Wine grape vines are self-sown in Greece, and evidence of their existence can be traced to times even beyond the Ice Age. Vine growing and wine making in Greece are age-old and are among the primordial activities of humankind in prehistoric times (4500-1050 AD). Traces of wild grape vines (vitis vinifera, ssp sylvestris) have been discovered in many parts of the country such as Thrace, Macedonia, Thessalia (Thessaly), Evia, and the Peloponnese, with some of the plants possibly dating back to the Neolithic Age. Domesticated grape vines (vitis vinifera, ssp sativa) have been grown in many regions of the Greek peninsula since the 4th millennium BC.

Archaeological finds of recent years (as published in the “Antiquity Journal”, 2007) at Philippi, eastern Macedonia, corroborate the presence of domesticated grapes in Greece as early as the second half of the 5th millennium BC. The first evidence of vinification at Philippi includes charred pips and trodden grape skins, the products of the pressing of wild as well as domesticated grapes.
In later periods of Neolithic times, winegrowing may have spread to Greece from other countries which are now known to have also engaged in winegrowing in prehistoric times, such as Mesopotamia and Egypt . Some maintain that, from those countries, the seafaring Phoenicians must have brought the vine to Greece, starting with Crete. Others argue that winegrowing activity in Greece originated in the East and thus spread to Thrace first.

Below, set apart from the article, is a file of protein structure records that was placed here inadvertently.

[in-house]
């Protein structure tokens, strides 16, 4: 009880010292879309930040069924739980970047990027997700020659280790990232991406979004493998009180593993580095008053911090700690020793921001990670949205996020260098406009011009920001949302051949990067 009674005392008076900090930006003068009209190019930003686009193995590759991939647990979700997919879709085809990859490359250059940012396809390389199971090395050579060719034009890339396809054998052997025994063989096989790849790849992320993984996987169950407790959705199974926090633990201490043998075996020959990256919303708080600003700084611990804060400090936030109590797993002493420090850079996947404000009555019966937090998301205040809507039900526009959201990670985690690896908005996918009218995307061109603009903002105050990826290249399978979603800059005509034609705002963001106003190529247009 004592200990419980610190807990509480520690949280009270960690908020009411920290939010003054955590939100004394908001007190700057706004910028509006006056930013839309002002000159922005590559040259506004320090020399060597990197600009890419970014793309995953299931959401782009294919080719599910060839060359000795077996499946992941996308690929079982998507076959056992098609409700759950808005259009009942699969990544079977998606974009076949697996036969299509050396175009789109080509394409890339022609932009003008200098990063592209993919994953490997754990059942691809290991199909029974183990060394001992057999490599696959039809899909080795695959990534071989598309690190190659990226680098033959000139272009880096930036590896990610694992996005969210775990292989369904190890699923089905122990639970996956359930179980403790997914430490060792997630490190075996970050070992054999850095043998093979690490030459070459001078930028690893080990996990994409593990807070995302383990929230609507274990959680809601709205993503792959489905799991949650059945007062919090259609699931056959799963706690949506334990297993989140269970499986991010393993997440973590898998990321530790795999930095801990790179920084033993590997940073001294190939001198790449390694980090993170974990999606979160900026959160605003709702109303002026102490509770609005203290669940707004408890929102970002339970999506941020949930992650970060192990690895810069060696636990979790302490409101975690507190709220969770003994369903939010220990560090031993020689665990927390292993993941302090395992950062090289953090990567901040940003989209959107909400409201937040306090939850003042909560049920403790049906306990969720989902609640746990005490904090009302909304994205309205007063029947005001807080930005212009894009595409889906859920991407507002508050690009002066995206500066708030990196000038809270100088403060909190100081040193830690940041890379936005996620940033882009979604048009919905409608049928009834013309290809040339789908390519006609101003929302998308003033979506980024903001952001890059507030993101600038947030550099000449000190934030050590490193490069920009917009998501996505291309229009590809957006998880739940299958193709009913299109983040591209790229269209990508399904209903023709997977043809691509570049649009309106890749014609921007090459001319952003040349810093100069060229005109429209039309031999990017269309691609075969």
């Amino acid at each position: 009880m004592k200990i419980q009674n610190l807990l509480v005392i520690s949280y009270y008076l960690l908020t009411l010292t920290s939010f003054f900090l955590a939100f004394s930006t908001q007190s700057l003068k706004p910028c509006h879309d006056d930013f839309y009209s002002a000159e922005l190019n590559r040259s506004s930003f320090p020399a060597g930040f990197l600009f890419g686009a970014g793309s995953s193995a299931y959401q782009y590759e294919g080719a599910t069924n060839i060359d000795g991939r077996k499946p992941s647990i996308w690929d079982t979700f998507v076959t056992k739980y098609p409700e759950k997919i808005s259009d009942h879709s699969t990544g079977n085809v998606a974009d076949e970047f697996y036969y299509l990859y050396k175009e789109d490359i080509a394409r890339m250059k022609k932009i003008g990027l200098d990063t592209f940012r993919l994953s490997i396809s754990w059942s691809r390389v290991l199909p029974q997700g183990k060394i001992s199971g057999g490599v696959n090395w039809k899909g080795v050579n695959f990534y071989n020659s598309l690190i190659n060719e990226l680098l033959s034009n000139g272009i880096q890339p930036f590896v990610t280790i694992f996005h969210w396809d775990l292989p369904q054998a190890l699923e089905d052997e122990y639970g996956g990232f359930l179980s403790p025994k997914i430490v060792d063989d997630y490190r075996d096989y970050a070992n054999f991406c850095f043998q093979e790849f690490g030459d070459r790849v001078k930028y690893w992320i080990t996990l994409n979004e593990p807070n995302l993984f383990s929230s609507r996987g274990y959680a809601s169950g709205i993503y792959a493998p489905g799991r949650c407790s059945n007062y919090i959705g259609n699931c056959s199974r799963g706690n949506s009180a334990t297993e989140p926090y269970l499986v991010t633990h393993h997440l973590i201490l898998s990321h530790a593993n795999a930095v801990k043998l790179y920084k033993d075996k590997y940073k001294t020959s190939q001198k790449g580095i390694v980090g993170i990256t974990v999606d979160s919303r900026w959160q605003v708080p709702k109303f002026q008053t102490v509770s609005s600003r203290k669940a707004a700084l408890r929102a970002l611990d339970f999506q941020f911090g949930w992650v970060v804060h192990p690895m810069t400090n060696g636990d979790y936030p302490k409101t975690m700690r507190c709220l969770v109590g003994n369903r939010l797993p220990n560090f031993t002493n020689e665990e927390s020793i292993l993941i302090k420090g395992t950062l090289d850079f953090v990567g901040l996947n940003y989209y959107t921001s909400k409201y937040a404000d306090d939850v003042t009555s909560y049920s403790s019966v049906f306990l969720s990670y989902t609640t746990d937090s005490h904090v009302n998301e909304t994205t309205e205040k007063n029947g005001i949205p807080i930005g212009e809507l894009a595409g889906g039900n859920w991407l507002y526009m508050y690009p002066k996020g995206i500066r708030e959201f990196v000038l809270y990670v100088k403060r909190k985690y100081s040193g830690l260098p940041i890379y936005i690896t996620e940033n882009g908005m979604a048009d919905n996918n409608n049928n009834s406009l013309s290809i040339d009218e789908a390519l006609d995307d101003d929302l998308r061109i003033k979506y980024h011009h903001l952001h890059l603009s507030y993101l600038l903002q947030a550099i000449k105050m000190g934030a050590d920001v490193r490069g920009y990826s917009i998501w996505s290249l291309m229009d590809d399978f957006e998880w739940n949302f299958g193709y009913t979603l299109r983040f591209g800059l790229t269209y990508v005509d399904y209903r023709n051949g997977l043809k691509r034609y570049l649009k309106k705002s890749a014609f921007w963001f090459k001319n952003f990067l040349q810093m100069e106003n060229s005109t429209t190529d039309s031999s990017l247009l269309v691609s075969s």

During the Bronze Age, in the 2nd millennium BC which followed the Cycladic civilization that flourished in the Aegean, two of the most important civilizations of prehistoric times developed, where wine played a central role both as a tradable commodity and as a foodstuff. In the first one, Crete’s Minoan civilization, which spread to the Aegean islands around Crete, vine and wine were a main cultivation and chief export, respectively. Since then, winegrowing has continued steadily on the island where archaeological excavations have unearthed the world’s oldest wine press and vessels bearing traces of wine. Then flourished the Mycenaean civilization, based in Mycenae, Peloponnese, which dominated in southern Greece and the Mediterranean in the second half of the 2nd millennium, after the devastating eruption of the volcano of Thera (Santorini). It is during this time period (13th century BC) that historians place the Greeks joining forces in their campaign against Troy and Odysseus’ legendary return journey to the home island of Ithaca. Both events became the subject of the Homeric epics.